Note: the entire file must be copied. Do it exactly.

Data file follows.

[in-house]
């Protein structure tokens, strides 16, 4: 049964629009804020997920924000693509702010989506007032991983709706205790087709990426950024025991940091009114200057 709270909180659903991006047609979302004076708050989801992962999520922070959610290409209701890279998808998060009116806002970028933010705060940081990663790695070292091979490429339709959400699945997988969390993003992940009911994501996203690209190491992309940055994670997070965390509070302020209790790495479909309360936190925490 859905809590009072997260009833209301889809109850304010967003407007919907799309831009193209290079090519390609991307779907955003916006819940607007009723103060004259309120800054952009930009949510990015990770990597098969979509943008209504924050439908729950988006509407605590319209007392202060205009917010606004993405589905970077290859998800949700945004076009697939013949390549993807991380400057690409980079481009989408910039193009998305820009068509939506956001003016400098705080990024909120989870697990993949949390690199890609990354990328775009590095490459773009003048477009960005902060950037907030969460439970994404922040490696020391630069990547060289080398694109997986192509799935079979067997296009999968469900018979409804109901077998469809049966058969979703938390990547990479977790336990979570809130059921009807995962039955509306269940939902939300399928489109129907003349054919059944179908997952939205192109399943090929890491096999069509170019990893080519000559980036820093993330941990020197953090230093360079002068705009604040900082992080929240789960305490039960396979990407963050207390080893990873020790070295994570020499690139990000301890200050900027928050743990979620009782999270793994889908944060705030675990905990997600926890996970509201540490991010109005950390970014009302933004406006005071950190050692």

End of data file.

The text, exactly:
[in-house]
């Protein structure tokens, strides 16, 4: 049964629009804020997920924000693509702010989506007032991983709706205790087709990426950024025991940091009114200057 709270909180659903991006047609979302004076708050989801992962999520922070959610290409209701890279998808998060009116806002970028933010705060940081990663790695070292091979490429339709959400699945997988969390993003992940009911994501996203690209190491992309940055994670997070965390509070302020209790790495479909309360936190925490 859905809590009072997260009833209301889809109850304010967003407007919907799309831009193209290079090519390609991307779907955003916006819940607007009723103060004259309120800054952009930009949510990015990770990597098969979509943008209504924050439908729950988006509407605590319209007392202060205009917010606004993405589905970077290859998800949700945004076009697939013949390549993807991380400057690409980079481009989408910039193009998305820009068509939506956001003016400098705080990024909120989870697990993949949390690199890609990354990328775009590095490459773009003048477009960005902060950037907030969460439970994404922040490696020391630069990547060289080398694109997986192509799935079979067997296009999968469900018979409804109901077998469809049966058969979703938390990547990479977790336990979570809130059921009807995962039955509306269940939902939300399928489109129907003349054919059944179908997952939205192109399943090929890491096999069509170019990893080519000559980036820093993330941990020197953090230093360079002068705009604040900082992080929240789960305490039960396979990407963050207390080893990873020790070295994570020499690139990000301890200050900027928050743990979620009782999270793994889908944060705030675990905990997600926890996970509201540490991010109005950390970014009302933004406006005071950190050692």